Sarah Blakesley at California State University, Chico developed the CRAAP test as an easy to remember acronym to help provide a checklist of things to consider when evaluating an information or data resource:
Currency – when was it published? Has it been revised or updated? Do the links work?
Relevance – does the information answer your question? Who is the intended audience?
Authority – who is the author/publisher? Is there contact information? Can you use the URL to figure out the source? (.com, .org, .edu)
Accuracy – where does it come from? Is it supported by evidence?
Purpose – why the information exists
Daily newspapers like the New York Times and Washington Post, business-focused publications (Wall Street Journal, Forbes or Fortune), and other sources of in-depth and analysis such as NPR, The Atlantic or New Yorker are often sources of information that is not easily found in company filings, financial reports etc. Company databases like D&B Hoovers often include some recent news stories regarding company actions, executives, and other related events, but a news scan in one of our news and article databases is another highly recommended way to learn about a company.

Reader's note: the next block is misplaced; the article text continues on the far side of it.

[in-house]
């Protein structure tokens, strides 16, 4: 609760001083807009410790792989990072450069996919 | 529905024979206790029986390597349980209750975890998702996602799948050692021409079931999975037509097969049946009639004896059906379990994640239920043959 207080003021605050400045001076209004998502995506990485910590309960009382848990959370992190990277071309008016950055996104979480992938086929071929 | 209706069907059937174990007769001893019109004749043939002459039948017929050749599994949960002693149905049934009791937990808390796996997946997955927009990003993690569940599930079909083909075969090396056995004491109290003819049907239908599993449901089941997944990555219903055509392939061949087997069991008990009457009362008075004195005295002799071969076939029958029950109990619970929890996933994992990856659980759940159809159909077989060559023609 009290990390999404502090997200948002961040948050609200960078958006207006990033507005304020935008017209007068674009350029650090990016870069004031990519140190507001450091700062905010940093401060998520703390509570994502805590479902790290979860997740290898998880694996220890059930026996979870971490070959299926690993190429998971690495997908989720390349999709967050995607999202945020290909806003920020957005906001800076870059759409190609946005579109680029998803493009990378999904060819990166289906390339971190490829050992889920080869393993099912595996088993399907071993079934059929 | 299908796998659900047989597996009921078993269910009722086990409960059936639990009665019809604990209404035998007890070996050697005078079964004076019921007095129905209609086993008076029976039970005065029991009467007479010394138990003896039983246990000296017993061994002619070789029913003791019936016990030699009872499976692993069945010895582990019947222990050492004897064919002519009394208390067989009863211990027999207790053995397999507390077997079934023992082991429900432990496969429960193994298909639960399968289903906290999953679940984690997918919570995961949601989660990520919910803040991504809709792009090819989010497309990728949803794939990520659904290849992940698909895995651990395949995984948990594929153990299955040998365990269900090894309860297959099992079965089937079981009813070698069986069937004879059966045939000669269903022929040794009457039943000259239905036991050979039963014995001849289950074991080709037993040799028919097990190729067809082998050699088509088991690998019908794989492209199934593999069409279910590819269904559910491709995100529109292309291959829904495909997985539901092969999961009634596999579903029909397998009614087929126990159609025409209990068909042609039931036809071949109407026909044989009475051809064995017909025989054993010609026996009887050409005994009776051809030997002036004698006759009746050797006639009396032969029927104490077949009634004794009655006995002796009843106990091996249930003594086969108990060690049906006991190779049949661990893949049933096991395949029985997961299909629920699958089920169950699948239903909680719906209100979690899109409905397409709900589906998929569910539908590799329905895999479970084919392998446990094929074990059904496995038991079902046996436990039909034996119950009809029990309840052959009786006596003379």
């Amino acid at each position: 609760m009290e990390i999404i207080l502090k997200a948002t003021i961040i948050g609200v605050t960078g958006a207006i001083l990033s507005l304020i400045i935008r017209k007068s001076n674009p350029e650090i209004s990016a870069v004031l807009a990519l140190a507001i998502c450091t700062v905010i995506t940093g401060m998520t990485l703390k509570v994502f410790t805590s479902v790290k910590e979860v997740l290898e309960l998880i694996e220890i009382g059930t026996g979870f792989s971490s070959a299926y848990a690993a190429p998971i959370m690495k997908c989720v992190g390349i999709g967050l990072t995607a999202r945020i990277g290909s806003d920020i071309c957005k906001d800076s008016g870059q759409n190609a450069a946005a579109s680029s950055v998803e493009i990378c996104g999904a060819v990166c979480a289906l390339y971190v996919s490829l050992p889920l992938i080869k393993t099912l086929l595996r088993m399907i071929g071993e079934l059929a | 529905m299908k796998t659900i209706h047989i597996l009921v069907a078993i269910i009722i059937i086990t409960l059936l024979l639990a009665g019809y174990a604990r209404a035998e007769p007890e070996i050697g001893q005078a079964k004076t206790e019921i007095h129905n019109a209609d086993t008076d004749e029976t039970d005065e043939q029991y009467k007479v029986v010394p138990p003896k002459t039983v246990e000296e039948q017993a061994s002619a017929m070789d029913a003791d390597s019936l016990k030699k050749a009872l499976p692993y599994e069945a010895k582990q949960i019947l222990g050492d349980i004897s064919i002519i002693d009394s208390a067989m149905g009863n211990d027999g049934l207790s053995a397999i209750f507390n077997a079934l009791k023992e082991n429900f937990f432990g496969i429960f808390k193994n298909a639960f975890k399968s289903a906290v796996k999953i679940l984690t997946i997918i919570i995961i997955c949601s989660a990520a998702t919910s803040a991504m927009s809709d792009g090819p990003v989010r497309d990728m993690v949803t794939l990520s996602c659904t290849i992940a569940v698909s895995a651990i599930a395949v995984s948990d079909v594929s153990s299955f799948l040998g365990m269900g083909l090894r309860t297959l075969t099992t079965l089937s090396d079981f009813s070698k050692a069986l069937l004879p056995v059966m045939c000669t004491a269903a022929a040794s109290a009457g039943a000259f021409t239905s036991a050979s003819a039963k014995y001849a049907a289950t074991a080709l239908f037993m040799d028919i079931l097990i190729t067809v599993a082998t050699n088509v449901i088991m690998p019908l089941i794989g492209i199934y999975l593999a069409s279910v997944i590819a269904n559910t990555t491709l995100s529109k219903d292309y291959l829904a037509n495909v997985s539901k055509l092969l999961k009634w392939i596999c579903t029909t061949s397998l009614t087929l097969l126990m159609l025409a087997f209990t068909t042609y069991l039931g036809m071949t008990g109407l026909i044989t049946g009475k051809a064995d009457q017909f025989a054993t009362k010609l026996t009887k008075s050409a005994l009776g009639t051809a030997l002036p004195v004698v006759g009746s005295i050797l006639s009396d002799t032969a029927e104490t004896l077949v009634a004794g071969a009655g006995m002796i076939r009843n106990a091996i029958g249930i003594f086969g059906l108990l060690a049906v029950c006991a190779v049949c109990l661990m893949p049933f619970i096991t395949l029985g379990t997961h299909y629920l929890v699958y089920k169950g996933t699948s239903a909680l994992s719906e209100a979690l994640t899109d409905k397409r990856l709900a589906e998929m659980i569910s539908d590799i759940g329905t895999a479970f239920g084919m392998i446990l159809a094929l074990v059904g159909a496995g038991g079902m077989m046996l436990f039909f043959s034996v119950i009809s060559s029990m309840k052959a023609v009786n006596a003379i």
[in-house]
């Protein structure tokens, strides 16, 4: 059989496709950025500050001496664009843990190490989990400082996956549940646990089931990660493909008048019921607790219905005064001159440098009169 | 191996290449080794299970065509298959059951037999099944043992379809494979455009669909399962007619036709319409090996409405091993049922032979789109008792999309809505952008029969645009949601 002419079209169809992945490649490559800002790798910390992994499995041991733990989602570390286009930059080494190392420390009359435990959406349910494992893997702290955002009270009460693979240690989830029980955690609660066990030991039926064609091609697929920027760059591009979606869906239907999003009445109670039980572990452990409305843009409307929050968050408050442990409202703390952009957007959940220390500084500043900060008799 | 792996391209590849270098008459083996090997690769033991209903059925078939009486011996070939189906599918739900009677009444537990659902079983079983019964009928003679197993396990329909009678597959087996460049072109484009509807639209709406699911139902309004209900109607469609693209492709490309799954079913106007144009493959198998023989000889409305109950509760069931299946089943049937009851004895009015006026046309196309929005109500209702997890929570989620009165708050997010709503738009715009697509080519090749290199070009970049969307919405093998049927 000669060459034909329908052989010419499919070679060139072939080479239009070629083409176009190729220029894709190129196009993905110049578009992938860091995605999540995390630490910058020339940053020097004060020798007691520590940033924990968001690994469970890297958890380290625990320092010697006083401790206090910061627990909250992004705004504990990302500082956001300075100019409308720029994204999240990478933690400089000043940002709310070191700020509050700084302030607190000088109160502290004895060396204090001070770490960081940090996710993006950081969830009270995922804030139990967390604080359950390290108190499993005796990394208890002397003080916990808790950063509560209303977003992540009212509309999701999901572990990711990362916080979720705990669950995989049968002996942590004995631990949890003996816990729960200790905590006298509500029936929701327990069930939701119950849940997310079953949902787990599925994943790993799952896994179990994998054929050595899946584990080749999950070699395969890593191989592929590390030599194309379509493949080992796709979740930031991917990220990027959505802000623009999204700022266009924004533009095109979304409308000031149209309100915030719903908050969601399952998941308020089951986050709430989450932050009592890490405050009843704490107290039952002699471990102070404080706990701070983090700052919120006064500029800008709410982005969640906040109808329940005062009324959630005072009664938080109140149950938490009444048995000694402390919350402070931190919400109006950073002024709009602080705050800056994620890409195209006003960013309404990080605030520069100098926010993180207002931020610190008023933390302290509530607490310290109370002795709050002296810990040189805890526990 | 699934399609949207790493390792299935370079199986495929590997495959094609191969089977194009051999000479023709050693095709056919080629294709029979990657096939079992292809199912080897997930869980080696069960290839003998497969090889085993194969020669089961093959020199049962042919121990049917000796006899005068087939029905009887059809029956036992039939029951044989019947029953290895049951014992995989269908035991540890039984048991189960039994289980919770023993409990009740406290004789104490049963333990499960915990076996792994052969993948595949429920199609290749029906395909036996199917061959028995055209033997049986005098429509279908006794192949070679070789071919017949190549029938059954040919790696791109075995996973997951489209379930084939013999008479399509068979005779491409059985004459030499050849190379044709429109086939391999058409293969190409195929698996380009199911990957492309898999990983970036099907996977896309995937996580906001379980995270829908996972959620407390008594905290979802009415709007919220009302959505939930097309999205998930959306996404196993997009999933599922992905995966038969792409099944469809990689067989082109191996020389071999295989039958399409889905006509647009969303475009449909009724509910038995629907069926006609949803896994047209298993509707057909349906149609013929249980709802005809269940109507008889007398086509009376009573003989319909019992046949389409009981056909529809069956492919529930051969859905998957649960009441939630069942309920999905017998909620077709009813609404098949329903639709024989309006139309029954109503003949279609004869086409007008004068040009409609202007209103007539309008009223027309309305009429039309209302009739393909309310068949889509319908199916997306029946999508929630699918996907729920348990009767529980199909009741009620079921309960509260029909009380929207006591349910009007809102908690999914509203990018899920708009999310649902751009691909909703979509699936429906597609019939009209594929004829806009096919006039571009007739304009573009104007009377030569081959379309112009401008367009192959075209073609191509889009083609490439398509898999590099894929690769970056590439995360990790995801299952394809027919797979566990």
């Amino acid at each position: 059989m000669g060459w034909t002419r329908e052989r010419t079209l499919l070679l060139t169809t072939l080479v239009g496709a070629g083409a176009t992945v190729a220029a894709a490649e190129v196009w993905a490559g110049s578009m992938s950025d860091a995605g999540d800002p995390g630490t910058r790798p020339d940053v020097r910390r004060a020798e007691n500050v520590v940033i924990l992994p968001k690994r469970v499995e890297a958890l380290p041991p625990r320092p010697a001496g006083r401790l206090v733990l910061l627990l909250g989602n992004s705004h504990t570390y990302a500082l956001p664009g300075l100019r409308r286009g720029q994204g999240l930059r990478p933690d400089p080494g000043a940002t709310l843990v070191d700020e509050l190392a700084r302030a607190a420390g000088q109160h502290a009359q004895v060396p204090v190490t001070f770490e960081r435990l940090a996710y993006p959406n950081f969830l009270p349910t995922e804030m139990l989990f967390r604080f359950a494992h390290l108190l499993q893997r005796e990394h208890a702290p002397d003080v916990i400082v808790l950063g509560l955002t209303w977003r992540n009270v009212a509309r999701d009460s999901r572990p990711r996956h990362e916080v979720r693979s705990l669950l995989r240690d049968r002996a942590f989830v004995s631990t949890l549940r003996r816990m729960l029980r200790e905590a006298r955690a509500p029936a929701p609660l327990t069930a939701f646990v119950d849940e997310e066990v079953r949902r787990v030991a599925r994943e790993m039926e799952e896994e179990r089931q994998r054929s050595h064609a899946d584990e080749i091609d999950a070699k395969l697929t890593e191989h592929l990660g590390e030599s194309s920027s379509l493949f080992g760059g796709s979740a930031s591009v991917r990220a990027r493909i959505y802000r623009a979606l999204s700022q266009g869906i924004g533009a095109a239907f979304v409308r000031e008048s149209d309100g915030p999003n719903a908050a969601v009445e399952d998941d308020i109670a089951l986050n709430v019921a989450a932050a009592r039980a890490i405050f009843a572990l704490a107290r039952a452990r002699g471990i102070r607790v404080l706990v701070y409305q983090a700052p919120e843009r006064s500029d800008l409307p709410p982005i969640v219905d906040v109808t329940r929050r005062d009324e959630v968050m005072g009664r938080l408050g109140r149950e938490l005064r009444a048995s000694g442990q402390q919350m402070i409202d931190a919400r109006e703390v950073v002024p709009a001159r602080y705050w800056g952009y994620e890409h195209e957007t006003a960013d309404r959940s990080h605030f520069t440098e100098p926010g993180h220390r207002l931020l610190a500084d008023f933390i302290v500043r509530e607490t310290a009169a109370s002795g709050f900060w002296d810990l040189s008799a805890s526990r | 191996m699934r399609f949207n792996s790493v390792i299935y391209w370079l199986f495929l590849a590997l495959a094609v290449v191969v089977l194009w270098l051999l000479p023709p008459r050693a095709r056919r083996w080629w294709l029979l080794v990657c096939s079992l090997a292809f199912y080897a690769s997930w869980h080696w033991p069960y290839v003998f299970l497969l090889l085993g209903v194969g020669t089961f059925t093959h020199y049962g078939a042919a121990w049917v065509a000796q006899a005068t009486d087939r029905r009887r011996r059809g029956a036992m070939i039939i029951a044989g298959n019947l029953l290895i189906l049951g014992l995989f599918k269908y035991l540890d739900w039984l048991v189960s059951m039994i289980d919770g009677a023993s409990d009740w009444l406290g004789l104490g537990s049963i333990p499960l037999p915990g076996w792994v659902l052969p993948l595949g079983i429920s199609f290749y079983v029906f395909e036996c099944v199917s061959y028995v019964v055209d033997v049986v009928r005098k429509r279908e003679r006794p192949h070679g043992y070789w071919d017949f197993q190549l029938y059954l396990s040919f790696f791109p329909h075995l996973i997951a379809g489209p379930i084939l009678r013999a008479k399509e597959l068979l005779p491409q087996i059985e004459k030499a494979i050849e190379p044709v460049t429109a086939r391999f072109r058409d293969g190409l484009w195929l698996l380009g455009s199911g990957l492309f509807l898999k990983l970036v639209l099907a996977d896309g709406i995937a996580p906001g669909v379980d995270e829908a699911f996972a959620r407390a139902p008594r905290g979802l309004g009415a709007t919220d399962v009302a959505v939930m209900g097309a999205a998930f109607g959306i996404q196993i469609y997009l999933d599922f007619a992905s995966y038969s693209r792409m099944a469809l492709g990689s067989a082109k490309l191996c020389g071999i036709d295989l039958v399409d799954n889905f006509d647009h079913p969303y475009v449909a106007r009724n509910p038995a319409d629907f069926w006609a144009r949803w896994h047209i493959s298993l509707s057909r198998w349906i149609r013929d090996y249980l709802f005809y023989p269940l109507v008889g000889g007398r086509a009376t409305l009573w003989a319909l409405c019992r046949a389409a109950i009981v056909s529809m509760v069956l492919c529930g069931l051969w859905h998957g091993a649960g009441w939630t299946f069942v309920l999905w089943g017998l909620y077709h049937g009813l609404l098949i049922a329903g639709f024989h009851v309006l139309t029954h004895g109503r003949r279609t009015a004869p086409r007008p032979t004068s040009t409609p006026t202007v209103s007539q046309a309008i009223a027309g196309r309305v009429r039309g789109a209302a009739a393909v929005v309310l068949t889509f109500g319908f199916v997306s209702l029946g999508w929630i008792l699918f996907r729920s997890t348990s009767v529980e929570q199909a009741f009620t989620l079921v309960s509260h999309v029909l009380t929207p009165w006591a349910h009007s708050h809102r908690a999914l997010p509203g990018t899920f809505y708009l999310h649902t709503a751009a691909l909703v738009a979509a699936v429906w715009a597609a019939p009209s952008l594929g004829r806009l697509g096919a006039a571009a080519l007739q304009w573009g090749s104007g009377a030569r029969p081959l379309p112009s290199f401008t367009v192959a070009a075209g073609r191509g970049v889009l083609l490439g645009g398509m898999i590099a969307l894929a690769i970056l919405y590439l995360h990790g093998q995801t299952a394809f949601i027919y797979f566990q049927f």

Use the Company field on the main search page in the Factiva database to get started - you can start a search for Microsoft, for instance, and then choose the company to add it to your search. Use the date field to do some limiting to recent news; you can sort by most recent if you like.
Factiva also provides company and industry profile data - click on the Companies/Markets tab at the top of the Search page to search by company and link to latest news, financial and related data.